Currently about 1.4 million people a year walk through the dingy tunnel between the stations, but some have complained of feeling unsafe and it is also poorly signed for visitors to the city.
Some councils may spend £5.5million on imaginary projects, but I don’t think Birmingham would.
The Test Match being in Birmingham this week, got me thinking about the new extension to the Midland Metro, I saw this week.
When I visit other places with trams, I often use them, even if like in Nottingham, it’s just to get up the hill. But I’ve never used the Midland Metro, unless my trip has been taken to ride on the tram. A section in Wikipedia entitled Line One (Birmingham City Centre) Extension starts like this.
The fact that the existing line does not run into Birmingham City Centre has been identified as one of the reasons why it has failed to attract the predicted patronage. The Birmingham City Centre Extension (BCCE) will extend Line 1 into the streets of central Birmingham. Originally it was planned to terminate the extension at Stephenson Street, adjacent to New Street railway station. In September 2013, Centro started consultation on proposals to extend the city-centre extension from New Street station to Centenary Square. This would be another stage towards extending the line to Five Ways the original planned destination. The plan was approved by Birmingham City Council in October 2013, allowing the line to add an additional stop at Birmingham Town Hall.
I have watched this project unfold from a distance and it doesn’t seem to have had the strongest leadership or most intelligent design, when and since it was first opened in 1999.
As my pictures earlier this week showed construction is well underway and hopefully the line will arrive at New Street station this year. Perhaps this line across the city centre will give the Midland Metro an uplift.
On a selfish note, when I go to Birmingham, the places I want to get to are the football grounds and Brindley Place for lunch with friends.
Aston Villa and Wolverhampton have good train access and Birmingham is through the terrible station at Bordesley, but A stop at Brindley Place is on the next part of the Line 1 extension, which won’t be built until 2017 at the earliest. I don’t think it has even been started and possibly even fully planned, judging by the several alternatives talked about in Wikipedia. At present the line is going to Five Ways station, which is shown on this Google Map of the city centre.
I’ve included Birmingham Moor Street station on this map, but it won’t be connected to this phase of Midland Metro extension. However, Birmingham Snow Hill station will be, but that is not on the main lines from Euston, Liverpool and Manchester.
This second map shows the area between Five Ways and University station, with the cricket ground marked by a red arrow
Note the university, the hospital, the Alexandra Stadium and University station clustered together in the bottom left corner of this map.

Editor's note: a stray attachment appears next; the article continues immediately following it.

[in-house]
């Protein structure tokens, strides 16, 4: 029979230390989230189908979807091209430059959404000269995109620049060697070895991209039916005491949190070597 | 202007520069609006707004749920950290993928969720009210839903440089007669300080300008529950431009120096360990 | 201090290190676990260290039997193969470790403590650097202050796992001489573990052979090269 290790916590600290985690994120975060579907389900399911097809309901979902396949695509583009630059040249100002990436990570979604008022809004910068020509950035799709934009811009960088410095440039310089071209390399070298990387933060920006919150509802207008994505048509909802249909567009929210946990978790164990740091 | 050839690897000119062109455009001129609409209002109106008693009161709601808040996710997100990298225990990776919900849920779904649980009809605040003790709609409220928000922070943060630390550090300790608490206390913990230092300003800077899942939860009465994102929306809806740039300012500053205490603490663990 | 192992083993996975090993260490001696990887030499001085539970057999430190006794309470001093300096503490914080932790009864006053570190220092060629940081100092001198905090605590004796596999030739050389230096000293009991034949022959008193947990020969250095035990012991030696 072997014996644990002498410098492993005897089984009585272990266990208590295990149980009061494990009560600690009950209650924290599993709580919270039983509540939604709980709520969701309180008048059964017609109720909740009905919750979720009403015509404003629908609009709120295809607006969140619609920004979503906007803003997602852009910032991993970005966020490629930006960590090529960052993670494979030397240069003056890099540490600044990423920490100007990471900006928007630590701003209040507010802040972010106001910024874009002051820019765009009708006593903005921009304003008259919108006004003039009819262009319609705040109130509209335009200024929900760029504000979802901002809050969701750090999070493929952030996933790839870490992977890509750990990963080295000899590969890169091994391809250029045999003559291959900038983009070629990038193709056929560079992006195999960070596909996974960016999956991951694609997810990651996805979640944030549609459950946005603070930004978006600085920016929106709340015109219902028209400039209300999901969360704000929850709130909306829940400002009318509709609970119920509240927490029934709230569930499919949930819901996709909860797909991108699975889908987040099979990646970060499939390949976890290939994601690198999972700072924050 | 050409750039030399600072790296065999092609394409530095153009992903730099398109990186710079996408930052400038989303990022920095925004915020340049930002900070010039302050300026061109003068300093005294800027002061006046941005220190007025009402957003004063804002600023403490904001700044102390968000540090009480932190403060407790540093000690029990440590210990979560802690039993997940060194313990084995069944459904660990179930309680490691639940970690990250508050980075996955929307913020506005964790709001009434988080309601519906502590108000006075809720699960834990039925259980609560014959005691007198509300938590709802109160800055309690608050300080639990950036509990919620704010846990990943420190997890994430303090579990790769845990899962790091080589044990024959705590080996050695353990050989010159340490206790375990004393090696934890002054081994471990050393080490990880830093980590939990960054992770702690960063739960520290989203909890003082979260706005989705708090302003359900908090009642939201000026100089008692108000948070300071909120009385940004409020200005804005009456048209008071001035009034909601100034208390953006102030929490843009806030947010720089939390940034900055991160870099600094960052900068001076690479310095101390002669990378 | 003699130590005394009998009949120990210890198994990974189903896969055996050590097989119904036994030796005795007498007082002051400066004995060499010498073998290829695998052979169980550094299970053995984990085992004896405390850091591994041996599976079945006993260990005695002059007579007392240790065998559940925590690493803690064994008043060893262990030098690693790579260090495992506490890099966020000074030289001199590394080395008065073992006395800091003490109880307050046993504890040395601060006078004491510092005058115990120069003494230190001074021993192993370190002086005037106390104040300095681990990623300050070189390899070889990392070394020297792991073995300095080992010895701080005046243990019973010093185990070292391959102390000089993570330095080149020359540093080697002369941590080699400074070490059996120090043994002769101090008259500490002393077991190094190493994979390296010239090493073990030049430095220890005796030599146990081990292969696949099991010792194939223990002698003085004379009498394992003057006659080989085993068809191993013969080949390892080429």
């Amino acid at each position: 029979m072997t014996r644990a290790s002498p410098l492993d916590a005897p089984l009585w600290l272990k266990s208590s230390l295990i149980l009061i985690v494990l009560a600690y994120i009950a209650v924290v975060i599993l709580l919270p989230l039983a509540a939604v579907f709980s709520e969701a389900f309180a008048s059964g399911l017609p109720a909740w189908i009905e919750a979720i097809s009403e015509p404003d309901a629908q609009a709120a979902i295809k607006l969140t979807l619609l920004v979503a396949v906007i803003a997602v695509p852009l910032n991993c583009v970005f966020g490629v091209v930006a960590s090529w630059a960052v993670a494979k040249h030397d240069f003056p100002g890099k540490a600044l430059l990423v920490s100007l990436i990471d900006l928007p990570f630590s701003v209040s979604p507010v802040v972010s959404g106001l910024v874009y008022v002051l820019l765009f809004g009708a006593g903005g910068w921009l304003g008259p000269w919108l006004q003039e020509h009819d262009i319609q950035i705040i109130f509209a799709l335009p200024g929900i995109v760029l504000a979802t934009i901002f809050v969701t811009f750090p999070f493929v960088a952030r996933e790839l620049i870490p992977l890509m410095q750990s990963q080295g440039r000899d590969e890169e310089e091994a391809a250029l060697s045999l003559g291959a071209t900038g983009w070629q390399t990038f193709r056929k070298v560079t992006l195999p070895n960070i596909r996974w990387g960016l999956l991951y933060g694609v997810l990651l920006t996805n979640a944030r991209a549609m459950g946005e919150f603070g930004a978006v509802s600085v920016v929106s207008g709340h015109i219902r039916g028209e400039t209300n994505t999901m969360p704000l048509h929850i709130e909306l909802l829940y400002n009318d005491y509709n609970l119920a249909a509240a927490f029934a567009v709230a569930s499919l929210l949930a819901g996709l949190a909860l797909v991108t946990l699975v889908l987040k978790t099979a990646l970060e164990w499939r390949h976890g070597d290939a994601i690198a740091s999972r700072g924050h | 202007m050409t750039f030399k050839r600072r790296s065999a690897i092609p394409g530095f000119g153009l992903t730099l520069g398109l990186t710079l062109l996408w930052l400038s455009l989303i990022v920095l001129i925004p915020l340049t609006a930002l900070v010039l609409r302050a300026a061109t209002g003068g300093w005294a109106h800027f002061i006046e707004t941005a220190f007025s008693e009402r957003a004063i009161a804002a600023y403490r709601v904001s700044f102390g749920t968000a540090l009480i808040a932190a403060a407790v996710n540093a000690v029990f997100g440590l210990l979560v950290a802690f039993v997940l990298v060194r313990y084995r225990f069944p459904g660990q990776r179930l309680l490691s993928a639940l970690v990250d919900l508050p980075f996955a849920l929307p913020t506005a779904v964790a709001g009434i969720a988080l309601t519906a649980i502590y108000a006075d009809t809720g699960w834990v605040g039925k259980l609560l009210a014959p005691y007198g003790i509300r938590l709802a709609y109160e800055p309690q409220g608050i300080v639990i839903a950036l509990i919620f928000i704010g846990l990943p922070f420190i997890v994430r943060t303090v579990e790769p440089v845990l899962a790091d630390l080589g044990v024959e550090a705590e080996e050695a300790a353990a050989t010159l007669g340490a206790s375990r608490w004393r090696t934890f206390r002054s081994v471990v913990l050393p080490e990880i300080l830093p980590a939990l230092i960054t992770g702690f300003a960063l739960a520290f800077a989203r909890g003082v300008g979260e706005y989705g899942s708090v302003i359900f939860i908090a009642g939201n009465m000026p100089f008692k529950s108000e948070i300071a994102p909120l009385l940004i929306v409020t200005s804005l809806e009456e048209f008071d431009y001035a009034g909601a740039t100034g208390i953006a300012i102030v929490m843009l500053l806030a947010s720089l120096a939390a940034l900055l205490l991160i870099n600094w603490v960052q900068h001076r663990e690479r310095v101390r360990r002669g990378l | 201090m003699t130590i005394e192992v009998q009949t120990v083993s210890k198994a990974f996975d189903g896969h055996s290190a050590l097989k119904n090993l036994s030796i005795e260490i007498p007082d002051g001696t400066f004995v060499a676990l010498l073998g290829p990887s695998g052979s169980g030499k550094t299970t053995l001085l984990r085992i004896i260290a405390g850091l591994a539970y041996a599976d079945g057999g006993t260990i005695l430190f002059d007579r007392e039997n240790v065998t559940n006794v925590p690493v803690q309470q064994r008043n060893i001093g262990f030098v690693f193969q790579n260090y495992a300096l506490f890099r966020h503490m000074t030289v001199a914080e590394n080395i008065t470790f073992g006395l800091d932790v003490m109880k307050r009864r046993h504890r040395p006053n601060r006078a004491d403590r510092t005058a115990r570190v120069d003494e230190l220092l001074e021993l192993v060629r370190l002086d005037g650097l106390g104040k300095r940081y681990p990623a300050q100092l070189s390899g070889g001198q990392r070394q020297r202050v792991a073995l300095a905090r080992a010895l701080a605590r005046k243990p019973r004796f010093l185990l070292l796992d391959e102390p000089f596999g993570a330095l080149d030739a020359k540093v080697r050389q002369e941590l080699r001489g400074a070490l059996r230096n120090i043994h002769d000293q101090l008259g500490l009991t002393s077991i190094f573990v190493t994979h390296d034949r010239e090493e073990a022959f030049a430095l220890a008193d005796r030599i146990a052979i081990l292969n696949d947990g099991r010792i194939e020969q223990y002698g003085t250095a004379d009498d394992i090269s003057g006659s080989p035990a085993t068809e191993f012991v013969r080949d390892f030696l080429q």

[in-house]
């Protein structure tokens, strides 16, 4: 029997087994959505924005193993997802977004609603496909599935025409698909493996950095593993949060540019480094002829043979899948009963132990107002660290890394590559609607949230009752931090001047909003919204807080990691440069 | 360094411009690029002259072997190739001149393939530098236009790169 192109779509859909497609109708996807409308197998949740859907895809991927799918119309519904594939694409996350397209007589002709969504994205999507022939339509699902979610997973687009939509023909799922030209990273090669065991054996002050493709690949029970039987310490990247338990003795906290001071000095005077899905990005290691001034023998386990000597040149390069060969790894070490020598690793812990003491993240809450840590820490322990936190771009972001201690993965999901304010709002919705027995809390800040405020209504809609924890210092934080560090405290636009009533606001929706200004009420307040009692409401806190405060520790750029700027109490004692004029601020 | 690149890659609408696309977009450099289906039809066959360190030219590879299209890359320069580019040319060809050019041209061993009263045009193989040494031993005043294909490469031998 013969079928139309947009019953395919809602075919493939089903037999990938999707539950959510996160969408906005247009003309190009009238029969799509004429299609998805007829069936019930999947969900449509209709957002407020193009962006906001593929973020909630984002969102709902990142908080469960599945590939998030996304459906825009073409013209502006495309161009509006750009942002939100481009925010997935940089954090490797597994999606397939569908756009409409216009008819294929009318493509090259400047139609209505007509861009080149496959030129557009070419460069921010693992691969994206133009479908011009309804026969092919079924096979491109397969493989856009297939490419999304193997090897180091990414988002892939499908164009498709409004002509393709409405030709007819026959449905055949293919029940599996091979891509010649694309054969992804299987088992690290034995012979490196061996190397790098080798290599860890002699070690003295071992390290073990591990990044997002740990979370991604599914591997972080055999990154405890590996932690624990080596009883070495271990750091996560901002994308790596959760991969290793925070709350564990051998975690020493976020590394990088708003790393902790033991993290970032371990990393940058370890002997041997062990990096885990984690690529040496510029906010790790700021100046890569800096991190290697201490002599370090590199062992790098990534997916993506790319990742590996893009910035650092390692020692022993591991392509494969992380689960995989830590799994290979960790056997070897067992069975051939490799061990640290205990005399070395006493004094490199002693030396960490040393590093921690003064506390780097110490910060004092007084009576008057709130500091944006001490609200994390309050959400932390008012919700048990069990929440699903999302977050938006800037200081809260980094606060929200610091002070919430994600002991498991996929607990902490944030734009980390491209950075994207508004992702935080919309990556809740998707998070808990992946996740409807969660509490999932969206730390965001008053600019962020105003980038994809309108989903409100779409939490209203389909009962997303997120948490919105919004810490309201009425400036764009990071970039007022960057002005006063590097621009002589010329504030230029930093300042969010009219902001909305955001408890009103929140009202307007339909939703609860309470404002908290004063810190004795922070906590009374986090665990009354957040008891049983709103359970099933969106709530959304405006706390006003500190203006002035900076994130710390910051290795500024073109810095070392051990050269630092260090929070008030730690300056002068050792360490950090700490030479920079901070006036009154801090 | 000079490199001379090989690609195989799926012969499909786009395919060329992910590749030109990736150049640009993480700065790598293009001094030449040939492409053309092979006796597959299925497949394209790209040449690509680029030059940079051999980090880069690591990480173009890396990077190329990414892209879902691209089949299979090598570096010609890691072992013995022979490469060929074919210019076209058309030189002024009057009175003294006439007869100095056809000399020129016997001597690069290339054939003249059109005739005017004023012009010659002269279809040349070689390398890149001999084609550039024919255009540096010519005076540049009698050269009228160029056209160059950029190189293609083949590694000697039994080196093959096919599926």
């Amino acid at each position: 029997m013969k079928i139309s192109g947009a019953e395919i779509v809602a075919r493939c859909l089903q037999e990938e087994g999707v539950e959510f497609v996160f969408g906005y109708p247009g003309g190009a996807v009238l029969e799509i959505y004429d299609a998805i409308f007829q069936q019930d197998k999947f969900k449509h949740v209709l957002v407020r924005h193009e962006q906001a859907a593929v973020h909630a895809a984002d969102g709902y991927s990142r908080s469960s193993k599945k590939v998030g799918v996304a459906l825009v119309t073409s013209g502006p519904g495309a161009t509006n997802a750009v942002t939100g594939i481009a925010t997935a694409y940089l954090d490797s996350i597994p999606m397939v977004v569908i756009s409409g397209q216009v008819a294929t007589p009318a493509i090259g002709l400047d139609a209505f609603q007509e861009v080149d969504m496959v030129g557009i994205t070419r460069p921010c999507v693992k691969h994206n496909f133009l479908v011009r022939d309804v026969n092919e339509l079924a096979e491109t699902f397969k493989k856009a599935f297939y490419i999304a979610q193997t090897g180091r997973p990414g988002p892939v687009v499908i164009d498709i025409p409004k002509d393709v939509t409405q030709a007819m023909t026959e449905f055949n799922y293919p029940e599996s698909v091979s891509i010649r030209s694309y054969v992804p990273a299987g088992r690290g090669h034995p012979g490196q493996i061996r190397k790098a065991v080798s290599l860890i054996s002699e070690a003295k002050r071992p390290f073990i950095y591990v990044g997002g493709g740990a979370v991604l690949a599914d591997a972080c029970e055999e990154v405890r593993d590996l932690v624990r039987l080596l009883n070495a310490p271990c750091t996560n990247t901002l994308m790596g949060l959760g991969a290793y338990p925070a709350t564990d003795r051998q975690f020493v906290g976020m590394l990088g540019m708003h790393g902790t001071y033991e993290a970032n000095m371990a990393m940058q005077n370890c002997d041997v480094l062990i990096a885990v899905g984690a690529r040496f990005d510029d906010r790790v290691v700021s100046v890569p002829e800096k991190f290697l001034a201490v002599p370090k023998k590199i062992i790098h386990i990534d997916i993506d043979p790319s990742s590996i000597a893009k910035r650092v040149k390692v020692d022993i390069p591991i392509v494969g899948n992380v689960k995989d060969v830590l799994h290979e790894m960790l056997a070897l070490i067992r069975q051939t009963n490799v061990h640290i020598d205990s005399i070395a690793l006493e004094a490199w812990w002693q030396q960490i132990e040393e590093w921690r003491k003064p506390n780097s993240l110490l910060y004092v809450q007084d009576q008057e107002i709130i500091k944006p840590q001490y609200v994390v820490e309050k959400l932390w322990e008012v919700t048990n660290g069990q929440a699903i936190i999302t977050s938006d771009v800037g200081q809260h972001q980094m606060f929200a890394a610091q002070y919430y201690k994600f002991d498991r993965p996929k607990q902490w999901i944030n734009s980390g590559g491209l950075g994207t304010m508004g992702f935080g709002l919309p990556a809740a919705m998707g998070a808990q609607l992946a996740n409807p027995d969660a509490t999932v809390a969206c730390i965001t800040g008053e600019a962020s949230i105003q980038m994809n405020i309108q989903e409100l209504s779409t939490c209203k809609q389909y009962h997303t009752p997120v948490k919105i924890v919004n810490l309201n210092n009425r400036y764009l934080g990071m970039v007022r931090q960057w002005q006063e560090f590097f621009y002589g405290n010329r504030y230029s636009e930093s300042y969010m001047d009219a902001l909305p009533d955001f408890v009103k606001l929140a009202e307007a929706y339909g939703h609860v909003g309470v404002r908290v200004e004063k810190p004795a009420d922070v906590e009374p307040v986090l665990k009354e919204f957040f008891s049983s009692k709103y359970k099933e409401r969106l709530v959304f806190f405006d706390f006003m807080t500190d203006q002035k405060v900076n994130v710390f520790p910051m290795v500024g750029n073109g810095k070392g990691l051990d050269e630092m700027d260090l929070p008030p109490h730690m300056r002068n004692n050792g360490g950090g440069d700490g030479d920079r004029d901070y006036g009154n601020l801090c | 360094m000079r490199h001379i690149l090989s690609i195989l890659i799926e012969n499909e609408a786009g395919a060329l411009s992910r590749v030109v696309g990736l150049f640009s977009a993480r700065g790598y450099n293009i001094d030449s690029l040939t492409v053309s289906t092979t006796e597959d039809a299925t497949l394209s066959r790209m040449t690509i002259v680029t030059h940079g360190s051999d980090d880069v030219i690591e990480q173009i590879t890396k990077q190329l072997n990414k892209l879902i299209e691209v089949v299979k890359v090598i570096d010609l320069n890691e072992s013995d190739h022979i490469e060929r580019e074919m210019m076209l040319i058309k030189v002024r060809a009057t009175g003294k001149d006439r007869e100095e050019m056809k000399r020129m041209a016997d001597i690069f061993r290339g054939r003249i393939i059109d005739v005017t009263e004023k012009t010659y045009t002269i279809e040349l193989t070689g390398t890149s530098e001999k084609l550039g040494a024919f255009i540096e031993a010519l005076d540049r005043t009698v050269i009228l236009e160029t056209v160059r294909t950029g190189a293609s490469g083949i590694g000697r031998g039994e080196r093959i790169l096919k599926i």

It is worth noting that Five Ways and University stations are both on the Cross-City Line that goes from Redditch to Lichfield via New Street. It is the busiest commuter line outside London and has upwards of six services an hour in both directions. The frequency of the Midland Metro is one tram every eight minutes, so the Cross-City Line is only a little bit less frequent.
There seem to be a lot of competing proposals for money to be spent in the West Midlands, so perhaps if a West Midlands Combined Authority was setup properly, then it could decide what happens.
Perhaps, then Birmingham would get the local transport system it needs and deserves. After all, I think it was very much short-changed in the 1960s with the creation of the unloved New Street station. Let’s hope the new station opening in September, solves at least some of those fifty year old problems.
One of the biggest problems is that Birmingham effectively has two independent sets of local rail lines, with no common interchange.
The Snow Hill Lines though Snow Hill and Moor Street were built by the Great Western Railway and are operated by diesel trains. They carry about twenty percent of the rail services into the city. According to this Future section in the Wikipedia entry for Moor Street station, there are plans for more local services out of Moor Street
There are also an extensive mainly electrified network centred on New Street, which includes the Cross-City and Chase Lines and some services on the West Coast Main Line.
The trouble is there is no obvious connections between the two sets of lines, as is described here in Wikipedia. This Google Map shows the two stations and the shopping centres in between.
It would seem to my untrained mind, that there must be possibilities for putting a low level station under Moor Street with platforms on the local lines through New Street. I can’t find any proposals or ideas on the Internet, but then I don’t probably know where to look.
Birmingham seems to be a mass of railway lines, which an intelligent planner could probably use to create transport links in the Greater West Midlands.
In the meantime, the arrival of the Midland Metro to New Street station, the Cross-City Line reaching Bromsgrove and the electrification of the Chase Line to Rugeley, will bring more people into the city centre and hopefuly make interchange easier.
It does appear, that the electric services on the Cross-City Line and Chase Line may need more trains, but at least there will be plenty of Class 315 trains available for cascade from London.